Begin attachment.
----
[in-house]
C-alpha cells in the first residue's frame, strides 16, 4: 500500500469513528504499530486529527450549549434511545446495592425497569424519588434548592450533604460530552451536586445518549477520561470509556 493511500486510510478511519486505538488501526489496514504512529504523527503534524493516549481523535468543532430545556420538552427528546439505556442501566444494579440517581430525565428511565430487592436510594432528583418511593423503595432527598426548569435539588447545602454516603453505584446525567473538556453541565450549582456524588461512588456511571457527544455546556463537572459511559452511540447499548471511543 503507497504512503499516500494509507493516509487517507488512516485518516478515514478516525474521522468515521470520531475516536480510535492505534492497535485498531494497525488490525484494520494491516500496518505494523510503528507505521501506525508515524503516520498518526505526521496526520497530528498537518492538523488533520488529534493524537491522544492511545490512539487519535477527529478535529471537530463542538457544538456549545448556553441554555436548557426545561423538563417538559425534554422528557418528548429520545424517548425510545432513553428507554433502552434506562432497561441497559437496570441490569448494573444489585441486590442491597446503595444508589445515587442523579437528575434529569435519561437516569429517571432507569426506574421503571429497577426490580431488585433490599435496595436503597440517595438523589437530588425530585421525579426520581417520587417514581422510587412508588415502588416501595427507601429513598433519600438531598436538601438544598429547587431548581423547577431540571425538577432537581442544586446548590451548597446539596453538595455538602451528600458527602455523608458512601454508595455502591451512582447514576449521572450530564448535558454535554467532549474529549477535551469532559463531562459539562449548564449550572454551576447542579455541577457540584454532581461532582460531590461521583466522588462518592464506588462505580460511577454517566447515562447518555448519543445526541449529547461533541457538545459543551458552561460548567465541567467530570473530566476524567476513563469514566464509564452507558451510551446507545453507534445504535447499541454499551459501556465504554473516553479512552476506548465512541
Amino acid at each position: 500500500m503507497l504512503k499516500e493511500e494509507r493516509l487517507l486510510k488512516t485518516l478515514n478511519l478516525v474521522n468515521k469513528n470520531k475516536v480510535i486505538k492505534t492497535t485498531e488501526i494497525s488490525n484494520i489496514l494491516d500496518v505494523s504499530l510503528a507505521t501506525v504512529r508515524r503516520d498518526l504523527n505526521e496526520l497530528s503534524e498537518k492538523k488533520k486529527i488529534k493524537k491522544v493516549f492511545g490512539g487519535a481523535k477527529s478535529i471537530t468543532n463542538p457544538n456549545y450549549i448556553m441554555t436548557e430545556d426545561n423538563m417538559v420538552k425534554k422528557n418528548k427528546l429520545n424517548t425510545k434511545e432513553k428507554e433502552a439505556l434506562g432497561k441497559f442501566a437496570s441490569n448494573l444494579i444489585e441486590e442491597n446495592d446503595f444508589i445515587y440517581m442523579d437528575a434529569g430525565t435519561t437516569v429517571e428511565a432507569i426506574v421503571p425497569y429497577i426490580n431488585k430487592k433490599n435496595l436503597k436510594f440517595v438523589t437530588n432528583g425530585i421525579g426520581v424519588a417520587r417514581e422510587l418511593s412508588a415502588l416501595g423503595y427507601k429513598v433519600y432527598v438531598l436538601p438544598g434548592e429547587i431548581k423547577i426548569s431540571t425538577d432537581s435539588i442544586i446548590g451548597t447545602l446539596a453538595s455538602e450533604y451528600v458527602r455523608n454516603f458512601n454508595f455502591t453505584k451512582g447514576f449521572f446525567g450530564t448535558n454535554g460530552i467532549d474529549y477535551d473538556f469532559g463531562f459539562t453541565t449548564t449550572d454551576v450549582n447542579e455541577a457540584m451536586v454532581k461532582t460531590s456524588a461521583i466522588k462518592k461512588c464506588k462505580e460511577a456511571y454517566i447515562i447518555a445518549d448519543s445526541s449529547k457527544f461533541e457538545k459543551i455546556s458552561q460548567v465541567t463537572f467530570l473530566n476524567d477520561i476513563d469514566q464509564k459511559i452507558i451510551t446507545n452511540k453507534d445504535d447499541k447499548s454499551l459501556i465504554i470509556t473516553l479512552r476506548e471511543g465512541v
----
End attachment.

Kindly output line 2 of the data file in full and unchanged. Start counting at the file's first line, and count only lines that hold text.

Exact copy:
C-alpha cells in the first residue's frame, strides 16, 4: 500500500469513528504499530486529527450549549434511545446495592425497569424519588434548592450533604460530552451536586445518549477520561470509556 493511500486510510478511519486505538488501526489496514504512529504523527503534524493516549481523535468543532430545556420538552427528546439505556442501566444494579440517581430525565428511565430487592436510594432528583418511593423503595432527598426548569435539588447545602454516603453505584446525567473538556453541565450549582456524588461512588456511571457527544455546556463537572459511559452511540447499548471511543 503507497504512503499516500494509507493516509487517507488512516485518516478515514478516525474521522468515521470520531475516536480510535492505534492497535485498531494497525488490525484494520494491516500496518505494523510503528507505521501506525508515524503516520498518526505526521496526520497530528498537518492538523488533520488529534493524537491522544492511545490512539487519535477527529478535529471537530463542538457544538456549545448556553441554555436548557426545561423538563417538559425534554422528557418528548429520545424517548425510545432513553428507554433502552434506562432497561441497559437496570441490569448494573444489585441486590442491597446503595444508589445515587442523579437528575434529569435519561437516569429517571432507569426506574421503571429497577426490580431488585433490599435496595436503597440517595438523589437530588425530585421525579426520581417520587417514581422510587412508588415502588416501595427507601429513598433519600438531598436538601438544598429547587431548581423547577431540571425538577432537581442544586446548590451548597446539596453538595455538602451528600458527602455523608458512601454508595455502591451512582447514576449521572450530564448535558454535554467532549474529549477535551469532559463531562459539562449548564449550572454551576447542579455541577457540584454532581461532582460531590461521583466522588462518592464506588462505580460511577454517566447515562447518555448519543445526541449529547461533541457538545459543551458552561460548567465541567467530570473530566476524567476513563469514566464509564452507558451510551446507545453507534445504535447499541454499551459501556465504554473516553479512552476506548465512541